Health experts have decried the challenge of domestic resource mobilisation for Tuberculosis, attributing it to the non-integration of TB treatment into the National Health Insurance Scheme.
They complain that many states have not conducted an analysis on the cost of integrating TB treatment into their Health Insurance Schemes and cannot make budgetary provisions for it.
Dr. Emeka Ogbuabor, a Tuberculosis advocate, who addressed lawmakers under the Nigerian Parliamentary TB Caucus at the fourth Annual Legislative Summit on Health tasked them to facilitate the inclusion of TB services in their states’ health insurance schemes.
Speaking on behalf of health advocates and the Stop TB Partnership Nigeria, Dr. Ogbuabor explained that it was important for lawmakers to also ensure the actual release of funds even after budgetary provisions.
‘‘We do not have adequate legislative framework required for TB implementation or TB treatment under the public healthcare system’’
‘‘The legislators must provide oversight on policies related to TB control at the various state houses of Assembly, legislators need to hold those responsible for the control of this disease accountable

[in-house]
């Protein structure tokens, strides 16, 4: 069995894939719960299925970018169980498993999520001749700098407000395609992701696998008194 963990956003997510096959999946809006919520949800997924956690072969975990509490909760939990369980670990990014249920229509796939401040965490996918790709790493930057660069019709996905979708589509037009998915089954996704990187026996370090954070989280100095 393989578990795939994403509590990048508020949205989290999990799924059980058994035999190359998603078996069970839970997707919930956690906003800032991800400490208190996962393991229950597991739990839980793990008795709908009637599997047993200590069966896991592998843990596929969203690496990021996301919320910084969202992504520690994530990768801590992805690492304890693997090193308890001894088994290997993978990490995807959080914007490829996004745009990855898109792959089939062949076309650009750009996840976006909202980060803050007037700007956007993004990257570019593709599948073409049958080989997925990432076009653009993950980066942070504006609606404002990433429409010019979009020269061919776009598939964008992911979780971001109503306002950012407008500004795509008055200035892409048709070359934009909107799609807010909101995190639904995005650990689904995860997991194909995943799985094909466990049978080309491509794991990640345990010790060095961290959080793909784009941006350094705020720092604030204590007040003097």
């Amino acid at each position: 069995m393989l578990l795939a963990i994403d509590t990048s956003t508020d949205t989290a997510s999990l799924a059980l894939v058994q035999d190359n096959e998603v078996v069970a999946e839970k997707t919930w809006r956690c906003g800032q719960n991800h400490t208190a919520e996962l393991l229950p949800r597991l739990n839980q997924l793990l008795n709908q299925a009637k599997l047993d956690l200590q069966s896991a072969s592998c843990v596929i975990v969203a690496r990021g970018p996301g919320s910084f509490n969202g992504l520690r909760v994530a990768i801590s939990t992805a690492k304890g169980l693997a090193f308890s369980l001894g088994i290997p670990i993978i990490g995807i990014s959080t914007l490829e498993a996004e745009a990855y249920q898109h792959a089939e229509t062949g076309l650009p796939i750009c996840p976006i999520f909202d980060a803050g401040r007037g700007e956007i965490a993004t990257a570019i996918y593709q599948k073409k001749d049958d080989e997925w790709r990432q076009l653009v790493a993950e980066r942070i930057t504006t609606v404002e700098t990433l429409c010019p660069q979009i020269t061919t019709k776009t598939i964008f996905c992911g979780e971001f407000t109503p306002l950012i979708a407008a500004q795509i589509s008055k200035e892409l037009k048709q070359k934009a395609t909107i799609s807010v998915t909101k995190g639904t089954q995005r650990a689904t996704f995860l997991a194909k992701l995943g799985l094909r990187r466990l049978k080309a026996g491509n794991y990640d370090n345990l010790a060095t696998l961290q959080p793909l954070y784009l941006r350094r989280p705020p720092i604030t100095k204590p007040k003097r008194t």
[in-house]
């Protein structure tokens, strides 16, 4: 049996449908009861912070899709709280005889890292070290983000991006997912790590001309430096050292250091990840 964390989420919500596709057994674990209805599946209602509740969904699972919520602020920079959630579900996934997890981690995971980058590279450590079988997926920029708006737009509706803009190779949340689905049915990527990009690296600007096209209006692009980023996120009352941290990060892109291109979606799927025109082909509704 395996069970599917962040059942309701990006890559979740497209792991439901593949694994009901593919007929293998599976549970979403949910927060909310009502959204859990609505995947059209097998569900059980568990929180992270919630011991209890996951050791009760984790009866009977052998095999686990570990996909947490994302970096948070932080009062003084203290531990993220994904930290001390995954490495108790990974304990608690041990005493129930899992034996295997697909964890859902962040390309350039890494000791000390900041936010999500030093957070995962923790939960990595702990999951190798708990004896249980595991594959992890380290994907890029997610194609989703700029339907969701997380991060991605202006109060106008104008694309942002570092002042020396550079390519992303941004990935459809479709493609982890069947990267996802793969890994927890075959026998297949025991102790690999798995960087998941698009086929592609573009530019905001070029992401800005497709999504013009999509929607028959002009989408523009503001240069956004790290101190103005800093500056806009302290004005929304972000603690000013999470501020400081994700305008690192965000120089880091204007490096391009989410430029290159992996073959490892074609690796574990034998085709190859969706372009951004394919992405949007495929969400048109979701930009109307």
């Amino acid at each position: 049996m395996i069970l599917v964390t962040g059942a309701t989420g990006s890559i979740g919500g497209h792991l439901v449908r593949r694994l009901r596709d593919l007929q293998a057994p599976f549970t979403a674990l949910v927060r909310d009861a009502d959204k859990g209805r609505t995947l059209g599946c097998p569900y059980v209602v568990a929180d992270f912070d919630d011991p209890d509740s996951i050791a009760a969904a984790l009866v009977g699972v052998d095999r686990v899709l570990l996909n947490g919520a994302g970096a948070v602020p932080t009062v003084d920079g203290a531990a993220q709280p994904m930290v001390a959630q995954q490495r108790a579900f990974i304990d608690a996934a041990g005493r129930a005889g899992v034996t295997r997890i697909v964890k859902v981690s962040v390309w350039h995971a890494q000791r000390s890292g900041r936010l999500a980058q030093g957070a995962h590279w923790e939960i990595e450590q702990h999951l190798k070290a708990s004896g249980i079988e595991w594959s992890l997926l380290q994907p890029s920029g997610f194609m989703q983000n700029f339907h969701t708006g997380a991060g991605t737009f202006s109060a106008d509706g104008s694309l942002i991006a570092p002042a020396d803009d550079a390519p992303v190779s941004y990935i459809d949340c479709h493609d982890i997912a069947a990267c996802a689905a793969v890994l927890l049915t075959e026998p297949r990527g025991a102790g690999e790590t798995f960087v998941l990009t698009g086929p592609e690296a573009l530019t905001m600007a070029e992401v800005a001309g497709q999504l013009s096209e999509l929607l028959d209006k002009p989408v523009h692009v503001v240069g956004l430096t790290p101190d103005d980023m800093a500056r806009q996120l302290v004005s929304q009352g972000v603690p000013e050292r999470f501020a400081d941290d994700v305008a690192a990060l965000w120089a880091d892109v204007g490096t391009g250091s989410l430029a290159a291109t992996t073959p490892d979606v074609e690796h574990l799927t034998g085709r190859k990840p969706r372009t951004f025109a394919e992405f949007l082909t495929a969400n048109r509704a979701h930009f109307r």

He also called on lawmakers to put TB on their political agenda stressing the urgency to make the infection a developmental issue in Nigeria.
He explained that if legislators commit to TB control at the national and state levels, it will complement the efforts of the government and donor partners in fighting the disease.
Dr. Ogbuabor also noted that drug-resistant TB cases have become prevalent in Nigeria, warning, that its continued transmission among patients will increase the burden of managing the disease.
He warned that only 11% of Nigeria’s drug-resistant TB cases are diagnosed and only about 80% enrolled in treatment.
‘‘We are not notified of more cases because only about 30% of Nigeria’s health institutions have TB treatment facility while only about 8% can even diagnose the disease, yet an estimated 18 people die from TB related courses every hour, meaning we lose 482 persons every day to TB in Nigeria.
The TB control advocate warned lawmakers that the index is a serious call to action to ensure TB is prioritized within the context of Universal Health Coverage.